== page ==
He has mercy on those who fear Him in every generation.
He has shown the strength of His arm, He has scattered the proud in their conceit.
He has cast down the mighty from their thrones, and has lifted up the lowly.
He has filled the hungry with good things, and the rich He has sent away empty.
He has come to the help of His servant Israel for He has remembered His promise of mercy,
the promise He made to our fathers, to Abraham and his children forever.
Glory be to the Father, and to the Son, and to the Holy Spirit. As it was in the beginning is now and ever shall be, world without end. Amen.
First Reading (Genesis 4:3-12)
In the course of time Cain brought an offering to the LORD from the fruit of the ground, while Abel, for his part, brought the fatty portion of the firstlings of his flock. The LORD looked with favor on Abel and his offering, but on Cain and his offering he did not look with favor. So Cain was very angry and dejected.
Then the LORD said to Cain: Why are you angry? Why are you dejected? If you act rightly, you will be accepted; but if not, sin lies in wait at the door: its urge is for you, yet you can rule over it.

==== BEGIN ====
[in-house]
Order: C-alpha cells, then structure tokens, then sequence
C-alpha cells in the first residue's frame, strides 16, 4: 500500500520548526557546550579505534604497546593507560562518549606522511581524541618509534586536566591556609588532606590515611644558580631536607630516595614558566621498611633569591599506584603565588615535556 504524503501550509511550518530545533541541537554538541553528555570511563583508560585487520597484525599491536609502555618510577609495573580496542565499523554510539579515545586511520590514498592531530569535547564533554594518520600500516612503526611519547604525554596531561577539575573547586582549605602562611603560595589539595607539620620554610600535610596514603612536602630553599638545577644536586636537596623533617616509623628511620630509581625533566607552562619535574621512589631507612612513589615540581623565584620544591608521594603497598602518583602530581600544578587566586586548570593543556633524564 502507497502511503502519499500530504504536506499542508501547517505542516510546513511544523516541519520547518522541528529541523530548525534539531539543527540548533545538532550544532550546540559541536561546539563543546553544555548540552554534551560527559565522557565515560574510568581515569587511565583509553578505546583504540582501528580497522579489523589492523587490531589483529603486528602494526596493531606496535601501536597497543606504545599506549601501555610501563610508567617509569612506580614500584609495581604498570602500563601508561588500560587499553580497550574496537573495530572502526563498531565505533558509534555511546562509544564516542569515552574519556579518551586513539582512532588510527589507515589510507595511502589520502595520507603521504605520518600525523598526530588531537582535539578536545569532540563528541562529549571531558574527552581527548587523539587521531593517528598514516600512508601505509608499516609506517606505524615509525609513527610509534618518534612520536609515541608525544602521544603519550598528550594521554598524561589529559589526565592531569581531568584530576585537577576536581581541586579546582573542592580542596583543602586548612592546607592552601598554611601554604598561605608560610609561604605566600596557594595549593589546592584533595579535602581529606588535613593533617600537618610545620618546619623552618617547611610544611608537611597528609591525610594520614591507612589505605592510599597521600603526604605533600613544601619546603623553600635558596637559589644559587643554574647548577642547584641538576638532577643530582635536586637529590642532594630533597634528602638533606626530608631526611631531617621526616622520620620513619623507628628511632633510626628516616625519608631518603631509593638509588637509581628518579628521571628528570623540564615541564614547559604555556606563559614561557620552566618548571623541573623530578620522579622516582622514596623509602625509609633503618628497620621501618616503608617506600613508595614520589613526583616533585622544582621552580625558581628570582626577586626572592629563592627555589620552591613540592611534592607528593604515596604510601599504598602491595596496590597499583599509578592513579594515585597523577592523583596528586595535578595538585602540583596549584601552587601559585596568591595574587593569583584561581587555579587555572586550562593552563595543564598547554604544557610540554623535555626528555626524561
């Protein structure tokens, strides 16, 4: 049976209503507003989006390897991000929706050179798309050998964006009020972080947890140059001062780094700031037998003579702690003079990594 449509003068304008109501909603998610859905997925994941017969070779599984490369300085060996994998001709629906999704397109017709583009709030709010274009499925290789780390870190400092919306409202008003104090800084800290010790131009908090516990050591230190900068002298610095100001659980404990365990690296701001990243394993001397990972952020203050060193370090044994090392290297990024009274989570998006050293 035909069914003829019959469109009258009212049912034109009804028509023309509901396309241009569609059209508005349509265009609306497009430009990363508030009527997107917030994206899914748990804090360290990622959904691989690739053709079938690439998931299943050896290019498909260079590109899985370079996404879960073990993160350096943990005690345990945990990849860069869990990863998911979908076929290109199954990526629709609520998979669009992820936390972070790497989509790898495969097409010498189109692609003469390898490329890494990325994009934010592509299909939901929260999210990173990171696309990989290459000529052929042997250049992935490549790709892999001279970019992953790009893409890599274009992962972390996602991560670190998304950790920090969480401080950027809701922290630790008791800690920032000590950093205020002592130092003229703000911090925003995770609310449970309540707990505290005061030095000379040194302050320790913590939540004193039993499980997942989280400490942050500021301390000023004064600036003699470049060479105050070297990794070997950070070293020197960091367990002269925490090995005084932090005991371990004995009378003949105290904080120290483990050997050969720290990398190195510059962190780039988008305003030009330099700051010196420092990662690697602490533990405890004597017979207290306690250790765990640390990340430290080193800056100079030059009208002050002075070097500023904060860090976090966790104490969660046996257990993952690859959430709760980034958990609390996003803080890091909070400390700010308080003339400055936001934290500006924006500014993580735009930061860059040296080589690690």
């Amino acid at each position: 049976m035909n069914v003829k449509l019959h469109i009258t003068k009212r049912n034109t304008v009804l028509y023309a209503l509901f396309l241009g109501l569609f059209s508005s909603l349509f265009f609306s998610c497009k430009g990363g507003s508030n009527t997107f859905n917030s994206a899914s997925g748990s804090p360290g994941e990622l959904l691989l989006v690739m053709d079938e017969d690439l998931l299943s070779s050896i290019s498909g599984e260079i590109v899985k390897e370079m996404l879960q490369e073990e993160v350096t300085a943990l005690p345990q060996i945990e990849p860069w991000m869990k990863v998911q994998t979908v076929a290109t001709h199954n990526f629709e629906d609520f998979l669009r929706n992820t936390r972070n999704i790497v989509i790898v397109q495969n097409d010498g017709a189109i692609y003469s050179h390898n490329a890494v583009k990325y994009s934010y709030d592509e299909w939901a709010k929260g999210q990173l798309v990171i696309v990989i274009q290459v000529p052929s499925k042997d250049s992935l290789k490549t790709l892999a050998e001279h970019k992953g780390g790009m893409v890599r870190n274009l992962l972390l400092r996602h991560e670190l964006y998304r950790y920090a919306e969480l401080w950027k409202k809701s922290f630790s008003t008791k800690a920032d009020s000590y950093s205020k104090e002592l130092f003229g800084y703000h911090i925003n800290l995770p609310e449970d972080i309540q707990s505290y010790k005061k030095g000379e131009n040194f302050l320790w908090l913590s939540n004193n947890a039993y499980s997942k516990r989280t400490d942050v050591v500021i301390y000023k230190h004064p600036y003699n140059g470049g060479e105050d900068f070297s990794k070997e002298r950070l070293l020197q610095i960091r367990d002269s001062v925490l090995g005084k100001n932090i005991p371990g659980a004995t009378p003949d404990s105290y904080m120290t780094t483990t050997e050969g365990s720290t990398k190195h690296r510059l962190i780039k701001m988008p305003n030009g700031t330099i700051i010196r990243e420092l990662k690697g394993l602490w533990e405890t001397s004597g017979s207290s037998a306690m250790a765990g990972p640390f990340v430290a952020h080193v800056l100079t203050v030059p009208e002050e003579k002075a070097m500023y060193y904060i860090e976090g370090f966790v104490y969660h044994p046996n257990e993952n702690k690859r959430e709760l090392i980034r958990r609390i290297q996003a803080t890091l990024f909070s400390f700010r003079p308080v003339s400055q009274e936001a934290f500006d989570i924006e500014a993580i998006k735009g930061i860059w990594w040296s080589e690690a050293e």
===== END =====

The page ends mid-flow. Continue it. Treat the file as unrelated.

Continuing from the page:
Cain said to his brother Abel, “Let us go out in the field.” When they were in the field, Cain attacked his brother Abel and killed him. Then the LORD asked Cain, Where is your brother Abel? He answered, “I do not know. Am I my brother’s keeper?”
God then said: What have you done? Your brother’s blood cries out to me from the ground! Now you are banned from the ground that opened its mouth to receive your brother’s blood from your hand. If you till the ground, it shall no longer give you its produce. You shall become a constant wanderer on the earth.
Second Reading (Galatians 5:13-25)
For you were called for freedom. But do not use this freedom as an opportunity for the flesh; rather, serve one another through love. For the whole law is fulfilled in one statement, namely, “You shall love your neighbor as yourself.”